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Assessing Probabilistic Risk Assessment Approaches for Insect Biological Control Introductions

Department of Plant and Environmental Protection Sciences, University of Hawaii at Manoa, 3050 Maile Way, Honolulu, HI 96822, USA
Author to whom correspondence should be addressed.
Academic Editors: Andrew G. S. Cuthbertson and Eric W. Riddick
Insects 2017, 8(3), 67;
Received: 16 August 2016 / Revised: 12 April 2017 / Accepted: 24 April 2017 / Published: 7 July 2017
(This article belongs to the Special Issue Biological Control of Invertebrate Pests)
PDF [1777 KB, uploaded 24 July 2017]


The introduction of biological control agents to new environments requires host specificity tests to estimate potential non-target impacts of a prospective agent. Currently, the approach is conservative, and is based on physiological host ranges determined under captive rearing conditions, without consideration for ecological factors that may influence realized host range. We use historical data and current field data from introduced parasitoids that attack an endemic Lepidoptera species in Hawaii to validate a probabilistic risk assessment (PRA) procedure for non-target impacts. We use data on known host range and habitat use in the place of origin of the parasitoids to determine whether contemporary levels of non-target parasitism could have been predicted using PRA. Our results show that reasonable predictions of potential non-target impacts may be made if comprehensive data are available from places of origin of biological control agents, but scant data produce poor predictions. Using apparent mortality data rather than marginal attack rate estimates in PRA resulted in over-estimates of predicted non-target impact. Incorporating ecological data into PRA models improved the predictive power of the risk assessments. View Full-Text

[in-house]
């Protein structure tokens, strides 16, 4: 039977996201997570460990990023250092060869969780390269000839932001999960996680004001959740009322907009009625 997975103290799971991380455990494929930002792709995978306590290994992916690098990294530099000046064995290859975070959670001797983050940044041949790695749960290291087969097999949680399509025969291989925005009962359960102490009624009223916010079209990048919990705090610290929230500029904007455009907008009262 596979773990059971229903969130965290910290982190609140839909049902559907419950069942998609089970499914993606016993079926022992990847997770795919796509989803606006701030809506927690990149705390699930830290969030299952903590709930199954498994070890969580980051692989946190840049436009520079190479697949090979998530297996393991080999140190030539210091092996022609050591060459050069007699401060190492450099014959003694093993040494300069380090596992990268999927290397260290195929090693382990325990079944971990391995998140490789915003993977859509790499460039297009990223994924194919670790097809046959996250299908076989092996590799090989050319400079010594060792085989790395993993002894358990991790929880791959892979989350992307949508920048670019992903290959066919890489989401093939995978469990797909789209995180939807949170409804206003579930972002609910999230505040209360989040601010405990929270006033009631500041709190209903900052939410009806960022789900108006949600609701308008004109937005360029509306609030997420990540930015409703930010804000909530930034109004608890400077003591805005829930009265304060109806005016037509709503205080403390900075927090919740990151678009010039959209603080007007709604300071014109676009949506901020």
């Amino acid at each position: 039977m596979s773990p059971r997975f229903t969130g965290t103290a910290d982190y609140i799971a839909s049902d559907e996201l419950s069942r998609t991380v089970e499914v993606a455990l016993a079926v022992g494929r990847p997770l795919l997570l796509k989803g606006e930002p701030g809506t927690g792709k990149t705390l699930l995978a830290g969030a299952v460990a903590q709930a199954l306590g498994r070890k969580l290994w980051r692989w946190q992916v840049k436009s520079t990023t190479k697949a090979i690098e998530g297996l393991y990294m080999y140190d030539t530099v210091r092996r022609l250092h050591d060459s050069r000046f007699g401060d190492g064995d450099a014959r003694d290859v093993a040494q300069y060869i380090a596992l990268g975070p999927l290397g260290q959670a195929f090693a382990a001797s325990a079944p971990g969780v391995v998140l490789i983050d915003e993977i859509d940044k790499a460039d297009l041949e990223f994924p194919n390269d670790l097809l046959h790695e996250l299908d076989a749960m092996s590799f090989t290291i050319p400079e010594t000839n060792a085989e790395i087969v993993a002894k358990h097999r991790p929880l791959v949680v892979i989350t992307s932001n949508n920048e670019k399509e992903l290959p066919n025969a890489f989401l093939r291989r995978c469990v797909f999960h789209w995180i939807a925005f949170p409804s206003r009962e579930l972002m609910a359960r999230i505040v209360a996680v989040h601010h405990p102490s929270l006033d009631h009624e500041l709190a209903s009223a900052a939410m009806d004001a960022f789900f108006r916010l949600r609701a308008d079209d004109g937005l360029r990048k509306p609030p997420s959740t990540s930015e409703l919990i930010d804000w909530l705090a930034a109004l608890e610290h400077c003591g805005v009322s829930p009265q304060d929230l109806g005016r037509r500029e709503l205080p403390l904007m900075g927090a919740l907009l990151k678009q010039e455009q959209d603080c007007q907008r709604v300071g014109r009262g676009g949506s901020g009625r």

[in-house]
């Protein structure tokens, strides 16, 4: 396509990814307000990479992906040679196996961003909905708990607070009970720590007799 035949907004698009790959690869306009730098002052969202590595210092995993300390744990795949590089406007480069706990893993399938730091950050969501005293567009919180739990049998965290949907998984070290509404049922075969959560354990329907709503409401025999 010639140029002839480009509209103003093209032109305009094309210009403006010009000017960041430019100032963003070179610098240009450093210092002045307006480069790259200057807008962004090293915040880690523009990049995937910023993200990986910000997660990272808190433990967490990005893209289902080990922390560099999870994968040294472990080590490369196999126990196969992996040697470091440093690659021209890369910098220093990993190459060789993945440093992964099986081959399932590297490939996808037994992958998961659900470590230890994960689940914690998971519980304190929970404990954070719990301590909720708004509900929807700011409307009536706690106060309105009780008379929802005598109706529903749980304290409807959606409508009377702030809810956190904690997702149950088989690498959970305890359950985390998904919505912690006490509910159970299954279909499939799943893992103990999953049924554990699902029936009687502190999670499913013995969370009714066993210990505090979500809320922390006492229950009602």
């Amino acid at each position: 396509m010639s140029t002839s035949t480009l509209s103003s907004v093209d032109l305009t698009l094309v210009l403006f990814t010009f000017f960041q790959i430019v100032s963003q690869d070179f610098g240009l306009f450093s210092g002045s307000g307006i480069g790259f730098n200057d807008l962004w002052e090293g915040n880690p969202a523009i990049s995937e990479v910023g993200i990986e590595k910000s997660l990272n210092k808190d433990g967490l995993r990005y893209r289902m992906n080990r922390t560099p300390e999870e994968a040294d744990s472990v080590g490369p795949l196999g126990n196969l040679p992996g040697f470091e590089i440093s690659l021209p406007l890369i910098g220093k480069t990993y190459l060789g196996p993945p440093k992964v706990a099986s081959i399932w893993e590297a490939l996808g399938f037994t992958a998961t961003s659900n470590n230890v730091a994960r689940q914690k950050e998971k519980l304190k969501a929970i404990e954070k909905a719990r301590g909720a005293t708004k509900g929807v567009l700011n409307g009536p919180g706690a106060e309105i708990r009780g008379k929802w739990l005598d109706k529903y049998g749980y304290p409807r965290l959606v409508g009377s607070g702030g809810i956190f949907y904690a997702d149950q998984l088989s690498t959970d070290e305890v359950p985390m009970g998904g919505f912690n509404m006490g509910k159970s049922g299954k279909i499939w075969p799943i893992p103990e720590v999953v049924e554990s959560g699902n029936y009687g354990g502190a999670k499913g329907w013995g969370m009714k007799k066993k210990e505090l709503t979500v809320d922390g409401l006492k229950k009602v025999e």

Keywords: risk assessment; origin; natural enemies; non-target species risk assessment; origin; natural enemies; non-target species

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Kaufman, L.V.; Wright, M.G. Assessing Probabilistic Risk Assessment Approaches for Insect Biological Control Introductions. Insects 2017, 8, 67.

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